Gnostic teaching usually claimed that the material universe was evil, having been created by a lesser deity; denied that Jesus was both truly human and uniquely divine; and (like philosophies ranging from ancient Hinduism and Buddhism to today's New Age cults) enticed adherents with promises of exclusive spiritual fulfillment if not actual deification. The "Gospel of Judas" claims to report conversations between Judas Iscariot and Jesus during the Final Week, in which Jesus tells Judas "secrets no other person has ever seen." In the document's most sensational "revelation," Jesus asks Judas to help the spirit of Jesus escape its mortal flesh by betraying him to death ("You will sacrifice the man that clothes me"), although this will result in Judas being "cursed by the other generations."

As of now, scholars believe the newly-translated "Gospel of Judas" might be a Coptic translation of the earlier Greek-language "Gospel of Judas" mentioned about A.D. 180 by Irenaeus of Lyons, a pupil of Polycarp, who in turn was taught by the Apostle John. In his work titled "Against Heresies," Irenaeus described the "Gospel of Judas" as a fictional work manufactured by a group known as Cainites who claimed spiritual lineage from Cain, Esau, Korah and the Sodomites. According to Irenaeus, the "Gospel of Judas" said of Judas that "he alone, knowing the truth as no others [of the Apostles] did, accomplished the mystery of the betrayal" (31:1). Irenaeus dismissed the "Gospel of Judas" as a fraud and its teaching as anti-Christian heresy. Those who know and believe the true gospel taught by John and the other Apostles should feel free to react the same way today.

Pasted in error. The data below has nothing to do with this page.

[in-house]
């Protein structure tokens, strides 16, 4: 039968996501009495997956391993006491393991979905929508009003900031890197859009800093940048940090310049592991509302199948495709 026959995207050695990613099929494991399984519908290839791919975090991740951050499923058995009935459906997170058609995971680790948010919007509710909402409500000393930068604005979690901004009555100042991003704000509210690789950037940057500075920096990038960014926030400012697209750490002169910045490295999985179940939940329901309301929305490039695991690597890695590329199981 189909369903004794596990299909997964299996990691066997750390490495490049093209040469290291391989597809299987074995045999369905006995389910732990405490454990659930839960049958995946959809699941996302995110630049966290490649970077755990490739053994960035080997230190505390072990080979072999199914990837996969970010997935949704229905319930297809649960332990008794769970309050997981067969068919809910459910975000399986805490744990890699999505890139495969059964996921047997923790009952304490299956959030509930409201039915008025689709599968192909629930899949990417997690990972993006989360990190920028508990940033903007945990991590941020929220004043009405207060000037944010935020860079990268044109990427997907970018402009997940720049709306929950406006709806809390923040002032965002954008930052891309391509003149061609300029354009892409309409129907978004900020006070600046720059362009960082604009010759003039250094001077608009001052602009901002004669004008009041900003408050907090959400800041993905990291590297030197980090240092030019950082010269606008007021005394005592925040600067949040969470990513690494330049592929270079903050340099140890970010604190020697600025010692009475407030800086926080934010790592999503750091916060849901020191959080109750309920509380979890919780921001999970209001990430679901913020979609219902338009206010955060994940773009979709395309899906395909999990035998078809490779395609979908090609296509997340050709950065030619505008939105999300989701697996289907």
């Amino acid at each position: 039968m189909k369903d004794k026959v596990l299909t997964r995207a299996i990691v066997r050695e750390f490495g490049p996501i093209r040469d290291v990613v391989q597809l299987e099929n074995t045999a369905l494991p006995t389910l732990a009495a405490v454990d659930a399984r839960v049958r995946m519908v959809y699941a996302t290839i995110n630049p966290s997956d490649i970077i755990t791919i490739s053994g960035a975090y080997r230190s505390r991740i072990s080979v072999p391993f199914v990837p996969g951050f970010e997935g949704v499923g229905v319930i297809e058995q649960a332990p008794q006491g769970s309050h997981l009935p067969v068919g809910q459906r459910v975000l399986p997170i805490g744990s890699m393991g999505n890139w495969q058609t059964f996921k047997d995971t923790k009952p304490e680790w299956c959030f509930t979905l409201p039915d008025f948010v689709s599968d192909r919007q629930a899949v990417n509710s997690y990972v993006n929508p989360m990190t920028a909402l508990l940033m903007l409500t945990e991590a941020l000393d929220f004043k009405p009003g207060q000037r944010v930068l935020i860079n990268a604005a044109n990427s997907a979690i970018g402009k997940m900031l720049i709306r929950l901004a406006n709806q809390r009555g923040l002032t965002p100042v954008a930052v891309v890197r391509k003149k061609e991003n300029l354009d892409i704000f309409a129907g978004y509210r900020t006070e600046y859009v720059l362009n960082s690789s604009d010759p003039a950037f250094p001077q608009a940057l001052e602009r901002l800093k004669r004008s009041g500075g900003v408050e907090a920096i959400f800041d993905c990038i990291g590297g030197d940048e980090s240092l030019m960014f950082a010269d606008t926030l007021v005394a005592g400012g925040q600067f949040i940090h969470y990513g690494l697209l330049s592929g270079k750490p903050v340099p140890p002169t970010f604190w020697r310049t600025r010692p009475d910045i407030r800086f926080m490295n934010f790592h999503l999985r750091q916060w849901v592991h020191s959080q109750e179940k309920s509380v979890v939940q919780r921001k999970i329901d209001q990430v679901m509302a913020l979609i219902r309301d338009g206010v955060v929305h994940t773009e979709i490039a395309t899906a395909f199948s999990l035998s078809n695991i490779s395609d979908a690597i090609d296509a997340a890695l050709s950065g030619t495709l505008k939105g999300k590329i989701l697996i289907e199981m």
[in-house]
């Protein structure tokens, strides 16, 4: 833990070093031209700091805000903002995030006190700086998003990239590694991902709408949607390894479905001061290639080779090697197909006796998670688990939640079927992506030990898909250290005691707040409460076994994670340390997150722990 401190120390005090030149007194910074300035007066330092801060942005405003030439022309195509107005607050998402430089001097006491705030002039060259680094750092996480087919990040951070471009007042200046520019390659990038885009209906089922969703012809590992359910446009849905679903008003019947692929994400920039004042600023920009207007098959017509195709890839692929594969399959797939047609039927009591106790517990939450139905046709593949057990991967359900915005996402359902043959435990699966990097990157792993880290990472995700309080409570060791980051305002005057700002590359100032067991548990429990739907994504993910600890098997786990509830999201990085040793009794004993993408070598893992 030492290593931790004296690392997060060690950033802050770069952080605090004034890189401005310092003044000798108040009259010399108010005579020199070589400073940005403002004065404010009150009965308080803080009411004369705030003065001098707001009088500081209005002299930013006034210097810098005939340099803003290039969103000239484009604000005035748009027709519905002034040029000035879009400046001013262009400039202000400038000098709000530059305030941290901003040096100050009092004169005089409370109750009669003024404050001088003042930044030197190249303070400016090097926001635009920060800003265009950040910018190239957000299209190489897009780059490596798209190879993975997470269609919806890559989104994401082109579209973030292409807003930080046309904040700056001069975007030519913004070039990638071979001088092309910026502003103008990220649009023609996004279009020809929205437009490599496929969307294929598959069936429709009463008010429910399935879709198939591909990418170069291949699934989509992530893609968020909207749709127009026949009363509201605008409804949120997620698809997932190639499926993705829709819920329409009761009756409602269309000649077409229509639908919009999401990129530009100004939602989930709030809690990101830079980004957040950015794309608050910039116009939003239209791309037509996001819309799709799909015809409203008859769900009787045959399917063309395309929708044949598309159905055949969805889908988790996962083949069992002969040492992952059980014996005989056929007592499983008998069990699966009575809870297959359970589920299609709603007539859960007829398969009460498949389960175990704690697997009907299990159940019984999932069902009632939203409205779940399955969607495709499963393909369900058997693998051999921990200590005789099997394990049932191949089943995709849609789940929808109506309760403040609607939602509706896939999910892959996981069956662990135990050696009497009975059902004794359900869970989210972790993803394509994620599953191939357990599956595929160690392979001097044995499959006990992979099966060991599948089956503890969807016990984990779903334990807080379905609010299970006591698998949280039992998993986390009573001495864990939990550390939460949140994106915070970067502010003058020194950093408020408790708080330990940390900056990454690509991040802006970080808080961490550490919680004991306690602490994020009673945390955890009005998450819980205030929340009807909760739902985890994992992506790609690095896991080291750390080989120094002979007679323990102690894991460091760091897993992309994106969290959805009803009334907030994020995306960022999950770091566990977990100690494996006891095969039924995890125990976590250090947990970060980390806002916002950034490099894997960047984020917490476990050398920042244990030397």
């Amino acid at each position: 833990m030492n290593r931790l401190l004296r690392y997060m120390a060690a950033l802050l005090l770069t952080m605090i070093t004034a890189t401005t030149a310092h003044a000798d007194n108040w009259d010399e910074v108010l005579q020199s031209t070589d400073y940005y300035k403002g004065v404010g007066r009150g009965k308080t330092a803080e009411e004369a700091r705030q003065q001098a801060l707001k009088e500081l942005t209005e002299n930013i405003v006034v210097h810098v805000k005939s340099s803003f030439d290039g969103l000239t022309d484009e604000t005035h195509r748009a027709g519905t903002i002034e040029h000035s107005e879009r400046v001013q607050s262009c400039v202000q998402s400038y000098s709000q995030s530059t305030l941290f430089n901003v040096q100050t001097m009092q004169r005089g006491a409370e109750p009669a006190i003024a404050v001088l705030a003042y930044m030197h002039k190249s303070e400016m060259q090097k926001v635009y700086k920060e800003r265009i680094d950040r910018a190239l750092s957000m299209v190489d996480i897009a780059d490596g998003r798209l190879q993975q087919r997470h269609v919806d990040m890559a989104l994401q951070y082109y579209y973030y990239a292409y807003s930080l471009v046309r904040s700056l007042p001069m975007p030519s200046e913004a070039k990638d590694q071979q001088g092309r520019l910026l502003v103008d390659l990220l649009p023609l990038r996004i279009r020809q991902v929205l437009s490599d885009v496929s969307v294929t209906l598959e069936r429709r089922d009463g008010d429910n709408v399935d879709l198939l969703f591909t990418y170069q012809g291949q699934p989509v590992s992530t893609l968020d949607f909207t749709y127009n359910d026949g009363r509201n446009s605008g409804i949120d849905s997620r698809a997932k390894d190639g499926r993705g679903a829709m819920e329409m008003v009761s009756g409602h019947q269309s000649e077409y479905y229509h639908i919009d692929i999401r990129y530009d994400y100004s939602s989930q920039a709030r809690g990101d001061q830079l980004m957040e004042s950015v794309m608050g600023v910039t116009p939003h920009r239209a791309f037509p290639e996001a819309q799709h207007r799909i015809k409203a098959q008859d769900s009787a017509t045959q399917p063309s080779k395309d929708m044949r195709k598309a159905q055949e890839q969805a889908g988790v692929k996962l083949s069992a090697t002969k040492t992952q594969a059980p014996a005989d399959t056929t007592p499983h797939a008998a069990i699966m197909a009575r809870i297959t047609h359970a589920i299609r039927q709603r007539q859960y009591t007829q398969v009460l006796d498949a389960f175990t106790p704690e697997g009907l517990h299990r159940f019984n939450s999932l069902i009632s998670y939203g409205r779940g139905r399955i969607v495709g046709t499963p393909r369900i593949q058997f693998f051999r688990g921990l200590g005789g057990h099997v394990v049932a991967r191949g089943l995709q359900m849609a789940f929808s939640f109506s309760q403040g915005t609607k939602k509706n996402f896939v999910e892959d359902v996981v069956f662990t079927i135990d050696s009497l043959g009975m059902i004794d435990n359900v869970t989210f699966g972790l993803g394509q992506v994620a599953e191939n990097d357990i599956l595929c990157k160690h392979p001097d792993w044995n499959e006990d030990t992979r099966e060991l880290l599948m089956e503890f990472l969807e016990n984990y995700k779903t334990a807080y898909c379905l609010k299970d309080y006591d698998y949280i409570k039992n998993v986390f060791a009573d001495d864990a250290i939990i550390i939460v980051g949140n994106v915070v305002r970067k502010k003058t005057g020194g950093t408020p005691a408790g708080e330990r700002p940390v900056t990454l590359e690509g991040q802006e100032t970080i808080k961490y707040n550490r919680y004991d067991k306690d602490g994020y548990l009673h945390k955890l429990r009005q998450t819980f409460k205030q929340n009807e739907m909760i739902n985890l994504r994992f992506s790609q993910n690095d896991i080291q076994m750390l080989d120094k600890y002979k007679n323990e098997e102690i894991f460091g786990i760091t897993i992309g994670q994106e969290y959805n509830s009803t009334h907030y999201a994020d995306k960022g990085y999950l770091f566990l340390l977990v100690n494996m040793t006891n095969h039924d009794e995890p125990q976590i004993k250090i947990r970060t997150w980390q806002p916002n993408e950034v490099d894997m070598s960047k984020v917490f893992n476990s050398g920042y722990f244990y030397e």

Copyright 2006 by Edward Fudge. Permission hereby granted to reprint this gracEmail in its entirety without change, with credit given and not for financial profit. Visit our multimedia website at .